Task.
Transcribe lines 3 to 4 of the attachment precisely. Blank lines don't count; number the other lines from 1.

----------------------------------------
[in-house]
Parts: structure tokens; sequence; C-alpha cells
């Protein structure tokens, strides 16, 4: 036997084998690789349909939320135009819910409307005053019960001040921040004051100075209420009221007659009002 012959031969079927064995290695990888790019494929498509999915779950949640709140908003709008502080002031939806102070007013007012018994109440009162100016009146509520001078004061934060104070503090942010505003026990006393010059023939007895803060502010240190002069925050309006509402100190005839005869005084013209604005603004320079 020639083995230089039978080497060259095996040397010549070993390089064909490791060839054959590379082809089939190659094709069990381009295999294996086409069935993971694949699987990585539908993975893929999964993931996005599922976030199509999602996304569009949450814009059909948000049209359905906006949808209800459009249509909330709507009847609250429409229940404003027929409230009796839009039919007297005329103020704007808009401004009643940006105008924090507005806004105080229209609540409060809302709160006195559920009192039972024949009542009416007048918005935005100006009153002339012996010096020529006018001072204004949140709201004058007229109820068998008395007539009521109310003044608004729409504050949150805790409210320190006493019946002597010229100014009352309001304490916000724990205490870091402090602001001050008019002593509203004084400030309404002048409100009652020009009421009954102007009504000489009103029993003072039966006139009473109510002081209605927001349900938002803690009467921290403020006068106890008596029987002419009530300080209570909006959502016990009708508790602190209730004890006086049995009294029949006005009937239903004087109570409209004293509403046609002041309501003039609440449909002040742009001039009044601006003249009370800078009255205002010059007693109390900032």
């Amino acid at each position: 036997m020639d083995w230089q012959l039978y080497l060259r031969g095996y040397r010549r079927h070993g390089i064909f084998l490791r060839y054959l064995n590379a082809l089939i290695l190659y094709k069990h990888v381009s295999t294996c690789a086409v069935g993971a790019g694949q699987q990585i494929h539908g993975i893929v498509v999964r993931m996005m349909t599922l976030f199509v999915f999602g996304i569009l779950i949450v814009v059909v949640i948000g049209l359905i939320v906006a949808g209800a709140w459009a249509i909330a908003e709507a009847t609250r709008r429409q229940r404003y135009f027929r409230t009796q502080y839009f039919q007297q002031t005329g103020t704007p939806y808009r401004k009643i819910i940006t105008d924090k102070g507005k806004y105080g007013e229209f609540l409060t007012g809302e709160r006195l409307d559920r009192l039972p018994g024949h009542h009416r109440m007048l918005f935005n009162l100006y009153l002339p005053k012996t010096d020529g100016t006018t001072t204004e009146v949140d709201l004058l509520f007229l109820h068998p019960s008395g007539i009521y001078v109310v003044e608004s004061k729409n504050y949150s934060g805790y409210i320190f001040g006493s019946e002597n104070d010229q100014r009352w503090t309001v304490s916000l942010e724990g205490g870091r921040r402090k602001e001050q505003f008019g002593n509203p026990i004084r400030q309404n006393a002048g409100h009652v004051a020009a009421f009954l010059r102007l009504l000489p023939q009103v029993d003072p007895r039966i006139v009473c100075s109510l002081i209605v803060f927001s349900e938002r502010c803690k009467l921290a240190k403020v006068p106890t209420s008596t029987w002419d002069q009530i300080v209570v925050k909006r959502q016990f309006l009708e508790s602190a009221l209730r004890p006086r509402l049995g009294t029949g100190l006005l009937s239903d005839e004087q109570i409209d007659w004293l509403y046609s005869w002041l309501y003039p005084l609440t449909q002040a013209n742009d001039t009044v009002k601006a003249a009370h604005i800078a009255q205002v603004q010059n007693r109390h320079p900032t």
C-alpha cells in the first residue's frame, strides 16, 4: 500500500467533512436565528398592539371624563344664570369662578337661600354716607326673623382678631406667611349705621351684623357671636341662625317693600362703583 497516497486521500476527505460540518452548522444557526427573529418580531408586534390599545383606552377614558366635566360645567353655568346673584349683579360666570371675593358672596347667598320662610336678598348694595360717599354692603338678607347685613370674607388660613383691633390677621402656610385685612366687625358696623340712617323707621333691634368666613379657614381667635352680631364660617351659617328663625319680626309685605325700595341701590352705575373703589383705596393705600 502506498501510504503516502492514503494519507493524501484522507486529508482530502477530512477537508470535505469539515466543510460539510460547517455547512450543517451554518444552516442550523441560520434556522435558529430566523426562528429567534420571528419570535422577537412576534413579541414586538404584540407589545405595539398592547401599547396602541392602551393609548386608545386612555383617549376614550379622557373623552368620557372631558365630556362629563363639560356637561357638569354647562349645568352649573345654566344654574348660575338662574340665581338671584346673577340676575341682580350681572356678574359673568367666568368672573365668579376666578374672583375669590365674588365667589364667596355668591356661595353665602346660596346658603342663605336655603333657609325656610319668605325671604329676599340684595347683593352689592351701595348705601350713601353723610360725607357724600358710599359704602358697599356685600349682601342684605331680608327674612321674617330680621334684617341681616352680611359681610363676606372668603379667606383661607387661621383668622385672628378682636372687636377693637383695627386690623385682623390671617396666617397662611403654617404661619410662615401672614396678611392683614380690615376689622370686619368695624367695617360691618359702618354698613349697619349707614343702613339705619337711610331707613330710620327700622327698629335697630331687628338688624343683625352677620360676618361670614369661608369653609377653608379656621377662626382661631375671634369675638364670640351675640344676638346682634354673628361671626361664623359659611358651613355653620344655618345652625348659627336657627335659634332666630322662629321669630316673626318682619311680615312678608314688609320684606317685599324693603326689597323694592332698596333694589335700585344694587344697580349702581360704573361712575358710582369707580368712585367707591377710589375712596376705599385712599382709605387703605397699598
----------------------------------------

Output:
């Protein structure tokens, strides 16, 4: 036997084998690789349909939320135009819910409307005053019960001040921040004051100075209420009221007659009002 012959031969079927064995290695990888790019494929498509999915779950949640709140908003709008502080002031939806102070007013007012018994109440009162100016009146509520001078004061934060104070503090942010505003026990006393010059023939007895803060502010240190002069925050309006509402100190005839005869005084013209604005603004320079 020639083995230089039978080497060259095996040397010549070993390089064909490791060839054959590379082809089939190659094709069990381009295999294996086409069935993971694949699987990585539908993975893929999964993931996005599922976030199509999602996304569009949450814009059909948000049209359905906006949808209800459009249509909330709507009847609250429409229940404003027929409230009796839009039919007297005329103020704007808009401004009643940006105008924090507005806004105080229209609540409060809302709160006195559920009192039972024949009542009416007048918005935005100006009153002339012996010096020529006018001072204004949140709201004058007229109820068998008395007539009521109310003044608004729409504050949150805790409210320190006493019946002597010229100014009352309001304490916000724990205490870091402090602001001050008019002593509203004084400030309404002048409100009652020009009421009954102007009504000489009103029993003072039966006139009473109510002081209605927001349900938002803690009467921290403020006068106890008596029987002419009530300080209570909006959502016990009708508790602190209730004890006086049995009294029949006005009937239903004087109570409209004293509403046609002041309501003039609440449909002040742009001039009044601006003249009370800078009255205002010059007693109390900032």
């Amino acid at each position: 036997m020639d083995w230089q012959l039978y080497l060259r031969g095996y040397r010549r079927h070993g390089i064909f084998l490791r060839y054959l064995n590379a082809l089939i290695l190659y094709k069990h990888v381009s295999t294996c690789a086409v069935g993971a790019g694949q699987q990585i494929h539908g993975i893929v498509v999964r993931m996005m349909t599922l976030f199509v999915f999602g996304i569009l779950i949450v814009v059909v949640i948000g049209l359905i939320v906006a949808g209800a709140w459009a249509i909330a908003e709507a009847t609250r709008r429409q229940r404003y135009f027929r409230t009796q502080y839009f039919q007297q002031t005329g103020t704007p939806y808009r401004k009643i819910i940006t105008d924090k102070g507005k806004y105080g007013e229209f609540l409060t007012g809302e709160r006195l409307d559920r009192l039972p018994g024949h009542h009416r109440m007048l918005f935005n009162l100006y009153l002339p005053k012996t010096d020529g100016t006018t001072t204004e009146v949140d709201l004058l509520f007229l109820h068998p019960s008395g007539i009521y001078v109310v003044e608004s004061k729409n504050y949150s934060g805790y409210i320190f001040g006493s019946e002597n104070d010229q100014r009352w503090t309001v304490s916000l942010e724990g205490g870091r921040r402090k602001e001050q505003f008019g002593n509203p026990i004084r400030q309404n006393a002048g409100h009652v004051a020009a009421f009954l010059r102007l009504l000489p023939q009103v029993d003072p007895r039966i006139v009473c100075s109510l002081i209605v803060f927001s349900e938002r502010c803690k009467l921290a240190k403020v006068p106890t209420s008596t029987w002419d002069q009530i300080v209570v925050k909006r959502q016990f309006l009708e508790s602190a009221l209730r004890p006086r509402l049995g009294t029949g100190l006005l009937s239903d005839e004087q109570i409209d007659w004293l509403y046609s005869w002041l309501y003039p005084l609440t449909q002040a013209n742009d001039t009044v009002k601006a003249a009370h604005i800078a009255q205002v603004q010059n007693r109390h320079p900032t």